Wednesday, February 8th, 2023
Wednesday, February 8th, 2023

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Sportsmen Since 1967

Feds say light goose order should remain

By Joe
Albert
Associate Editor

Washington – The process has been ongoing since 1999, but the
U.S. Fish and Wildlife Service is about to finish an Environmental
Impact Statement that examines management of light geese.

As discussed in the 254-page EIS, the agency’s preferred
management alternative would allow the use of expanded hunting
methods and the implementation of a conservation order that’s
already in place in a number of states in the Central and
Mississippi flyways.

A public inspection period ends Aug. 18, after which the USFWS
will decide which management option it will implement. But for
those who’ve targeted light geese – greater and lesser snow geese,
as well as Ross’s geese – during springtime conservation order
hunts, there’s likely to be very little in the way of change.

‘Hunters probably won’t see much of a change when the Service
publishes the final management plan and rules this fall,’ said
USFWS spokesman Nicholas Throckmorton.

Since 1999, expanded hunting opportunities that allow the use of
unplugged shotguns, electronic calls, and shooting until one-half
hour after sunset have been in place to help reduce light goose
populations that have increased more than 300 percent since the
1970s. The breeding population of mid-continent light geese
currently exceeds 5 million.

The yearly harvest of light geese has more than doubled (about
700,000 before the conservation order; between 1 million and 1.5
million thereafter) in the years since the conservation order has
been in place, but the goal of reducing the bird’s population by
half hasn’t been achieved.

‘We are by no means there yet, but we are marching in that
direction, which is good,’ Throckmorton said. ‘It’s still going to
take a few more years.’

Twenty-four states in the South and Midwest are covered by the
conservation order, which the USFWS says is necessary because light
goose populations are too high for their habitat; they’ve denuded
their Arctic breeding grounds of vegetation.

As a result, the USFWS in 1999 implemented two rules that gave
24 states the opportunity to use the conservation order. The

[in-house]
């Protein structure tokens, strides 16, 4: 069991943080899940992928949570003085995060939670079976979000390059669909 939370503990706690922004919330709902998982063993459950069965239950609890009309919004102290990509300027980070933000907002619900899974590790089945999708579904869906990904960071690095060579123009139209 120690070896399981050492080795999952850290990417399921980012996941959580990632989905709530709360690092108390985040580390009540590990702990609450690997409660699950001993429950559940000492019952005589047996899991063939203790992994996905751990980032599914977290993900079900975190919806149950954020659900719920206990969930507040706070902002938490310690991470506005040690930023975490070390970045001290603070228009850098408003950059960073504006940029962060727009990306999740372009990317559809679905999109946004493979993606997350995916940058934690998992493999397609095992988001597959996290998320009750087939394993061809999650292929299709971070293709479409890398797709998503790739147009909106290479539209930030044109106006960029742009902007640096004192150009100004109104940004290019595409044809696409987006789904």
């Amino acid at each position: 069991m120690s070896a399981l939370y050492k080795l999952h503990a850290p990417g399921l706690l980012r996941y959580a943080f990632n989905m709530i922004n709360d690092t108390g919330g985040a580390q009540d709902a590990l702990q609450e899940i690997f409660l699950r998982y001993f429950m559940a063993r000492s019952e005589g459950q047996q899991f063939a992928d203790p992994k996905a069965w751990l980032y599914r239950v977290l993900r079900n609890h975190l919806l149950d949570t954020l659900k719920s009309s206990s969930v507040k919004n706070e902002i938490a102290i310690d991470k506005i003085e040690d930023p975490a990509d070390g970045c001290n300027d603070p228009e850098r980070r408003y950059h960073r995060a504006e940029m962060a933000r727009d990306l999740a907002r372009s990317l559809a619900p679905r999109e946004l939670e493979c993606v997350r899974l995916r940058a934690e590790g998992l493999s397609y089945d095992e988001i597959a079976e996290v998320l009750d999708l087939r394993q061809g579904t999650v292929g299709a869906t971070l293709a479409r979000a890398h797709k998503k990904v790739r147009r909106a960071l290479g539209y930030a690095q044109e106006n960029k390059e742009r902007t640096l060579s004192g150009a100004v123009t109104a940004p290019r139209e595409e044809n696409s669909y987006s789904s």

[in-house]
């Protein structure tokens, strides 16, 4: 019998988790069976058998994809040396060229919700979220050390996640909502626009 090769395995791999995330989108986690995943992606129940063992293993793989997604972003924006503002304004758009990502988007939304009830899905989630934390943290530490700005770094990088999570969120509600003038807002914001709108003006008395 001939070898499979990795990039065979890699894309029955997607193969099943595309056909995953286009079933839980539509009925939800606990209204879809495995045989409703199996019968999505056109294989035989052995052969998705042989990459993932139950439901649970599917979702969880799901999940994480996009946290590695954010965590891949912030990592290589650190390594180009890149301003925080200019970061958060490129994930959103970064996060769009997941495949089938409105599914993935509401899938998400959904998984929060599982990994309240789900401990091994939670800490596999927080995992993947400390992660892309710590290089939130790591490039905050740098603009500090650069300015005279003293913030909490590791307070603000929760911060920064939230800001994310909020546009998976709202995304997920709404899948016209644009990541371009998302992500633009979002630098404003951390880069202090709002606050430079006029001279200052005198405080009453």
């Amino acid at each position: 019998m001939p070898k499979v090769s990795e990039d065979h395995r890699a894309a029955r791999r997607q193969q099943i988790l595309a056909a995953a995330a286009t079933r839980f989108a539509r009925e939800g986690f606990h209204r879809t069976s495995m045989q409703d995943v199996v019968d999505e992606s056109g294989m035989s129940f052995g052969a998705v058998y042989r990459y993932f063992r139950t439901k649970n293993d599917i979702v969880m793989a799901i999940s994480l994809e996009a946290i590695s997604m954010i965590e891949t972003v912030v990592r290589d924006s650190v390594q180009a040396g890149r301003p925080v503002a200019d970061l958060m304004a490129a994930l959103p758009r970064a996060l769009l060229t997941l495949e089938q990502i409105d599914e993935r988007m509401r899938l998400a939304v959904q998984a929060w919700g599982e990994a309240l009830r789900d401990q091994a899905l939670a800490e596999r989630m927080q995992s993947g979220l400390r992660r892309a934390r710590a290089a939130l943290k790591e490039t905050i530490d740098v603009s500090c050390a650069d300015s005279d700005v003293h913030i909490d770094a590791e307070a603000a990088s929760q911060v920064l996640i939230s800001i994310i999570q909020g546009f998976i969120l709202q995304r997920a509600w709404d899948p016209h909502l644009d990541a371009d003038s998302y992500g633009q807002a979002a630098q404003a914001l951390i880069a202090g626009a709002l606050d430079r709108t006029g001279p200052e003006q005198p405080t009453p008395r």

Service withdrew those rules following challenges in court, but
Congress that year passed legislation allowing expanded hunting
until the Service could complete the EIS. The EIS examines five
ways to manage light goose populations.

‘The bottom line of the EIS is it lays out no action, expanded
hunting methods, goose control in the Arctic, or goose control on
the wintering grounds,’ Throckmor-ton said. ‘The Service’s
preferred alternative is to continue with the conservation order as
it is now.’

One of the alternatives is a two-phased approach that includes
expanded hunting and elements of the control options on the
breeding and wintering grounds.

Reducing the light goose population will leave bird numbers that
are high enough for uses other than hunting, according to the
EIS.

‘If at any time evidence is presented that clearly demonstrates
that there no longer exists a serious threat of injury to the area
or areas involved for a particular light goose population, we will
initiate action to suspend the conservation order, and/or
regular-season changes, for that population,’ according to the
EIS.

After the USFWS released its draft EIS in 2001, 57 percent of
the 414 individuals who commented supported some sort of goose
control. All 24 federal, state, or provincial agencies, one state
representative, six tribal groups, and four flyway councils
supported goose control, according to the USFWS.

The DNR supports the agency’s proposal that the conservation
order continue, said Steve Cordts, DNR waterfowl specialist.

It’s business as usual for the state, he said, adding that,
‘we’ll wait and see what happens.’

But, ‘I don’t know what you do if we can’t harvest more geese or
if harvest starts to decline,’ Cordts said.

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